U.S. VA, Pritzker Promise Fix For Veterans Initially Left Out Of Ill. Vaccine Lottery
The U.S. Department of Veterans’ Affairs is deploying a fix so the more than 89,000 veterans, veteran spouses and others who received their COVID vaccines at federal VA facilities have a chance at winning Illinois’ vaccine lottery.
Gov. JB Pritzker last week announced Illinois’ “All In For The Win” lottery promotion, which will give away $10 million in cash prizes and scholarships to vaccinated Illinoisans in July and August. The lottery, funded by federal stimulus dollars, is meant to be an incentive to boost vaccine uptake in the state after demand has waned in the last two months.
But the contest’s narrow exceptions from eligibility included those who received vaccines at federal facilities like prisons or VA hospitals; the rules say the feds couldn’t provide the Illinois Department of Public Health with a list of Illinoisans who were vaccinated at those facilities, and it wasn’t possible for those individuals to submit vaccine records to IDPH.
However, after veterans — including State Rep. Stephanie Kifowit (D-Oswego) — raised the issue with Pritzker’s office, the administration asked the VA for help with a fix.
Kifowit didn’t blame Pritzker’s administration on Monday, but said leaving thousands out of the lottery was likely “an indication that…not enough veterans are serving in elected office.” She also pointed to state and federal systems that don’t communicate well with each other — an issue that goes well beyond immunization records.
“When the state isn’t used to interacting with the separate veteran systems, this breakdown in communications can happen, which could leave veterans to the wayside,” Kifowit said.
A VA spokesman on Monday confirmed to NPR Illinois the agency is working with Pritzker’s administration on a fix.
“VA officials are meeting today with the State of Illinois to work out our plan to transfer our data to them as rapidly as possible,” VA spokesman Gary Kunich said in an email.
Because VA vaccine records can’t be disaggregated with veterans’ and spouses’ overall health records, the VA will instead assign each of the 89,000 people vaccinated at Illinois VA facilities a random number and give that list to the state to protect veterans’ privacy. The list will be updated on a regular basis as more veterans and others get their COVID shots at those locations.
The list of random numbers will be mixed in with the names of approximately 7.4 million Illinoisans 12 and over who’ve gotten at least one dose of a COVID vaccine, which is tracked in IDPH’s I-CARE vaccine registry — an immunization record-sharing platform that long predated the pandemic. If a random number from the list is picked as the winner of one of the vaccine lottery’s 63 drawings this summer, IDPH and the VA will work together to notify the winning veteran.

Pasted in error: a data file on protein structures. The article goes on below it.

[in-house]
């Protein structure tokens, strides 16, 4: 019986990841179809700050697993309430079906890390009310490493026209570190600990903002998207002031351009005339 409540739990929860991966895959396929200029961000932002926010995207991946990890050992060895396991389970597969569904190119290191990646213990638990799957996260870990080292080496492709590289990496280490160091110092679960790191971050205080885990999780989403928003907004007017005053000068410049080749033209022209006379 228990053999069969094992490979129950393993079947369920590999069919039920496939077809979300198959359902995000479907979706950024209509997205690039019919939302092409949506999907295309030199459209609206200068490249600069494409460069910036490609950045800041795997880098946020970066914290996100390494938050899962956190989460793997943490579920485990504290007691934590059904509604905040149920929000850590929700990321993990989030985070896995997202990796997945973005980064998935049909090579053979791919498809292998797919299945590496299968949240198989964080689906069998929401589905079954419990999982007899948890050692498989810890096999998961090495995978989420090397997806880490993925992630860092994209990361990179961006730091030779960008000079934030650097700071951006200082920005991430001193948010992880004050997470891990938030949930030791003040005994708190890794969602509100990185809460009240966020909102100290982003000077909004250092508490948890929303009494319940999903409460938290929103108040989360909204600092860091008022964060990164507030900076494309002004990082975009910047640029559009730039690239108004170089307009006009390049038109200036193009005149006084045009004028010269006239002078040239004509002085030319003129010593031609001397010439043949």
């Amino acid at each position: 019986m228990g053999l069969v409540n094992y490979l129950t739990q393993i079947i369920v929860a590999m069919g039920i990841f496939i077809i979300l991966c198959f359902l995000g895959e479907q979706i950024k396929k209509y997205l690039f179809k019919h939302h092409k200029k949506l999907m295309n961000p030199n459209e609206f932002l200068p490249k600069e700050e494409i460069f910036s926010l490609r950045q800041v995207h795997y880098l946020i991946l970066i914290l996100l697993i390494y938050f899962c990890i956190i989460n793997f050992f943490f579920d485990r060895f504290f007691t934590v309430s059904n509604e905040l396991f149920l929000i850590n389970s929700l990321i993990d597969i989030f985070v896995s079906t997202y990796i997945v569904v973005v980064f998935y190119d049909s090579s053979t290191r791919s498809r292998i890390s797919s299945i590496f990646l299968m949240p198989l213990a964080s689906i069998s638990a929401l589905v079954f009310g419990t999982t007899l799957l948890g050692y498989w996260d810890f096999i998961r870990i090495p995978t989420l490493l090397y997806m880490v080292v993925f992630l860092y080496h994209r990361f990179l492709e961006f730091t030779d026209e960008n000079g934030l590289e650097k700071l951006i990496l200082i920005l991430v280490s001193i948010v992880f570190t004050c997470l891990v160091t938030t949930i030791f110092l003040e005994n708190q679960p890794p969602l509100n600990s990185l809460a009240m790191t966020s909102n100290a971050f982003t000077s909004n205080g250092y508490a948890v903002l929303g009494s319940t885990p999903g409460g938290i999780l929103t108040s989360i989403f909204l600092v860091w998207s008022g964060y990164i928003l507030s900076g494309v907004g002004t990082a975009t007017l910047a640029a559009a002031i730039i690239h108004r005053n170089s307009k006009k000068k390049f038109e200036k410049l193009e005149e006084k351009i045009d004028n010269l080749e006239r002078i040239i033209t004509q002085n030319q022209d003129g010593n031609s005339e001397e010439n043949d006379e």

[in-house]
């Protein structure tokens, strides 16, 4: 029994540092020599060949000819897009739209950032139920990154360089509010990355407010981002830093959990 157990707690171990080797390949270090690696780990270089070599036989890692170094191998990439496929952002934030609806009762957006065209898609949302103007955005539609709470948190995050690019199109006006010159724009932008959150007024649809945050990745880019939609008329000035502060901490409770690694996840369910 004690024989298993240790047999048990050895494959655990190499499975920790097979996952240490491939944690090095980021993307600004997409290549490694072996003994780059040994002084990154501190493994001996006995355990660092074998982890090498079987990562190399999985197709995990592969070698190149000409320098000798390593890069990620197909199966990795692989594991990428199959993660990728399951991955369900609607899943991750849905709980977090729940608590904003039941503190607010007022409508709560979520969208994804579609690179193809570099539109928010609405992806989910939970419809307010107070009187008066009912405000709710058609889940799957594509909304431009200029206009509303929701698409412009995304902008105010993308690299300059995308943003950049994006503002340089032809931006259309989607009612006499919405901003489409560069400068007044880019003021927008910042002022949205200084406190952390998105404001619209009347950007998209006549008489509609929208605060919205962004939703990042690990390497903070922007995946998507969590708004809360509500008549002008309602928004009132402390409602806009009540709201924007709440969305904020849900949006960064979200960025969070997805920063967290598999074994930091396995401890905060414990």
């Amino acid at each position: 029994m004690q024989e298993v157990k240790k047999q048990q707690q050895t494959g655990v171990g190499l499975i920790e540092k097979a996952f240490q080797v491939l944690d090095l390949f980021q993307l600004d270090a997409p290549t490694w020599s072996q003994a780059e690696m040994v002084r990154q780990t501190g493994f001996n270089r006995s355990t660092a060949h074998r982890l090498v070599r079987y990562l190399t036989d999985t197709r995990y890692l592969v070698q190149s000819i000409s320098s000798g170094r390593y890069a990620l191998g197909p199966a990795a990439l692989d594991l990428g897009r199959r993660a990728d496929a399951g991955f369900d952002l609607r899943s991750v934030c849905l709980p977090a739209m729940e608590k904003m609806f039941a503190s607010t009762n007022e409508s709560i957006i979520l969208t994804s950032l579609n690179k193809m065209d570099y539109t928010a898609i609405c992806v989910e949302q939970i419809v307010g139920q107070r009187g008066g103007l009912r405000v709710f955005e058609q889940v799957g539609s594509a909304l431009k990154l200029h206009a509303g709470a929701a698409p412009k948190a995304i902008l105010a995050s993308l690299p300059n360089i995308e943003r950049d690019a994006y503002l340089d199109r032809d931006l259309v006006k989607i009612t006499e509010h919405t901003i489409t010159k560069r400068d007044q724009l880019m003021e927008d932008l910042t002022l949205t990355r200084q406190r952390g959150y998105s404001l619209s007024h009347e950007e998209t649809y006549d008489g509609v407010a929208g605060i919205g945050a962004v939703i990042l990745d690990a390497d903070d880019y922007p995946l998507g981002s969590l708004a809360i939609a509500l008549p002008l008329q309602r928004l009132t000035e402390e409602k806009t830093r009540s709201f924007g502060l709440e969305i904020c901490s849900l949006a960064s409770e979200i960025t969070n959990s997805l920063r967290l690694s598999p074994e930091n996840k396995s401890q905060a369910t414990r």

The VA already piloted the same fix for Colorado’s vaccine lottery this month, and said Monday the agency is now ready to “go live in any state that has a vaccine lottery.” Some states, like Ohio — which announced the nation’s first vaccine lottery last month — made their lotteries an opt-in process, but states like Illinois made lottery eligibility automatic for all vaccinated residents. Washington state got around the federal hurdle by announcing military members and veterans would get a vaccine lottery of their own.
The first drawing of the summer-long lottery is set for July 8, and to be eligible to win the initial $1 million drawing, Illinoisans have to get their first COVID shot by July 1. Pritzker spokeswoman Jordan Abudayyeh said the administration believes the VA can transfer the list of de-identified numbers representing veterans and others vaccinated at VA facilities to the state before then.
Among the parties who pushed for a change to Illinois’ initial vaccine lottery exemption is the Illinois Association Of County Veterans Assistance Commissions, which represents 52 units of local government tasked with connecting veterans with services and advocating on their behalves.
"The Illinois Association Of County Veterans Assistance Commissions was disappointed to learn Veterans who gave up their place within their respective counties to free up vaccines for the citizens of the state were initially excluded from the state's COVID lottery,” IACVAC President and Peoria County VAC Superintendent Michael Brooks said in a statement Monday.
“We are grateful that the U.S. Department of Veterans Affairs has stepped in to make it so Veterans can be included," Brooks continued. "We hope in the future this State will pay more attention to Veterans and not inadvertently or otherwise exclude Veterans"
Kifowit, a Marine Corps veteran, didn’t get her COVID shots at a VA location, but said it would be “phenomenal” for a veteran to win one of the vaccine lottery drawings.
“I think that would be amazing,” Kifowit said. “Anybody who wins, it’s going to be life-changing.”
The lottery is giving away three $1 million prizes at the beginning and end of the contest, and will also draw 40 names for $100,000 prizes for those 18 and over.
Vaccinated youths ages 12 to 17 are eligible for 20 scholarship funds worth $150,000 each. According to the VA, some children in that age group are eligible for vaccines at VA locations if they receive benefits via a veteran parent who died or is disabled, or if they help care for a veteran.